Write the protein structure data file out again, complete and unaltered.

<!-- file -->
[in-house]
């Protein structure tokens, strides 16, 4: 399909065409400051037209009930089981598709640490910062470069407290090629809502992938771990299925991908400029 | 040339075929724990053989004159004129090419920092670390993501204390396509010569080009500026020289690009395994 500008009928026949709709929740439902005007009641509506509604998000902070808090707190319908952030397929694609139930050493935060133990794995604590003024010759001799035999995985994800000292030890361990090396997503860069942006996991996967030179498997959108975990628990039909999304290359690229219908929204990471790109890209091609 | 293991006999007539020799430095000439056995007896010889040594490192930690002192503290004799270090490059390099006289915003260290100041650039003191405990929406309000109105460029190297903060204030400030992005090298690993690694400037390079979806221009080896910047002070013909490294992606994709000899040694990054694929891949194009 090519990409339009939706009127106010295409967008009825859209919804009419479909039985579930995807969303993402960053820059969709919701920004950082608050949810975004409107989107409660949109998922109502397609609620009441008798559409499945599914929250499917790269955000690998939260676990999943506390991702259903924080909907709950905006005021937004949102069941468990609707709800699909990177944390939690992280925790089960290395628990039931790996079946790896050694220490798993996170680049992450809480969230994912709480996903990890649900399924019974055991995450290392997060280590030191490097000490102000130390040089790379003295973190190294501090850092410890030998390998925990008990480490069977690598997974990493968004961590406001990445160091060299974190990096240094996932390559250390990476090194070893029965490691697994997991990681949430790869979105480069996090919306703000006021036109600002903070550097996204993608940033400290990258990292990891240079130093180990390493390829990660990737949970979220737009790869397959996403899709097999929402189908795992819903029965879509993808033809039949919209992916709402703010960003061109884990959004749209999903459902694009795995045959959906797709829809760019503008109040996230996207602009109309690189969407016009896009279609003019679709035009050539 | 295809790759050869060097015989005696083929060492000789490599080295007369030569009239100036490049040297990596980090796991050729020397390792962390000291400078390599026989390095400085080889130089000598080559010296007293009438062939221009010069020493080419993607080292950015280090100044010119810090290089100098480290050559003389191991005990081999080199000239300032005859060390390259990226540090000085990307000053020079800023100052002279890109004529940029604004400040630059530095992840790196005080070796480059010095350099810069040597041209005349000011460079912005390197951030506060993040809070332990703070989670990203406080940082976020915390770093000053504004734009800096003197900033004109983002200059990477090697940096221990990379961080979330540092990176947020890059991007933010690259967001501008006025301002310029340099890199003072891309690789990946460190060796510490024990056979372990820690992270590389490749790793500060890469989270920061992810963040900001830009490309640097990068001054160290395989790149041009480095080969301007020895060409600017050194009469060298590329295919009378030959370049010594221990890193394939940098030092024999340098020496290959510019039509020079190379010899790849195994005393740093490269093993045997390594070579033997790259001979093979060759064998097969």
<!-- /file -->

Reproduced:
[in-house]
């Protein structure tokens, strides 16, 4: 399909065409400051037209009930089981598709640490910062470069407290090629809502992938771990299925991908400029 | 040339075929724990053989004159004129090419920092670390993501204390396509010569080009500026020289690009395994 500008009928026949709709929740439902005007009641509506509604998000902070808090707190319908952030397929694609139930050493935060133990794995604590003024010759001799035999995985994800000292030890361990090396997503860069942006996991996967030179498997959108975990628990039909999304290359690229219908929204990471790109890209091609 | 293991006999007539020799430095000439056995007896010889040594490192930690002192503290004799270090490059390099006289915003260290100041650039003191405990929406309000109105460029190297903060204030400030992005090298690993690694400037390079979806221009080896910047002070013909490294992606994709000899040694990054694929891949194009 090519990409339009939706009127106010295409967008009825859209919804009419479909039985579930995807969303993402960053820059969709919701920004950082608050949810975004409107989107409660949109998922109502397609609620009441008798559409499945599914929250499917790269955000690998939260676990999943506390991702259903924080909907709950905006005021937004949102069941468990609707709800699909990177944390939690992280925790089960290395628990039931790996079946790896050694220490798993996170680049992450809480969230994912709480996903990890649900399924019974055991995450290392997060280590030191490097000490102000130390040089790379003295973190190294501090850092410890030998390998925990008990480490069977690598997974990493968004961590406001990445160091060299974190990096240094996932390559250390990476090194070893029965490691697994997991990681949430790869979105480069996090919306703000006021036109600002903070550097996204993608940033400290990258990292990891240079130093180990390493390829990660990737949970979220737009790869397959996403899709097999929402189908795992819903029965879509993808033809039949919209992916709402703010960003061109884990959004749209999903459902694009795995045959959906797709829809760019503008109040996230996207602009109309690189969407016009896009279609003019679709035009050539 | 295809790759050869060097015989005696083929060492000789490599080295007369030569009239100036490049040297990596980090796991050729020397390792962390000291400078390599026989390095400085080889130089000598080559010296007293009438062939221009010069020493080419993607080292950015280090100044010119810090290089100098480290050559003389191991005990081999080199000239300032005859060390390259990226540090000085990307000053020079800023100052002279890109004529940029604004400040630059530095992840790196005080070796480059010095350099810069040597041209005349000011460079912005390197951030506060993040809070332990703070989670990203406080940082976020915390770093000053504004734009800096003197900033004109983002200059990477090697940096221990990379961080979330540092990176947020890059991007933010690259967001501008006025301002310029340099890199003072891309690789990946460190060796510490024990056979372990820690992270590389490749790793500060890469989270920061992810963040900001830009490309640097990068001054160290395989790149041009480095080969301007020895060409600017050194009469060298590329295919009378030959370049010594221990890193394939940098030092024999340098020496290959510019039509020079190379010899790849195994005393740093490269093993045997390594070579033997790259001979093979060759064998097969």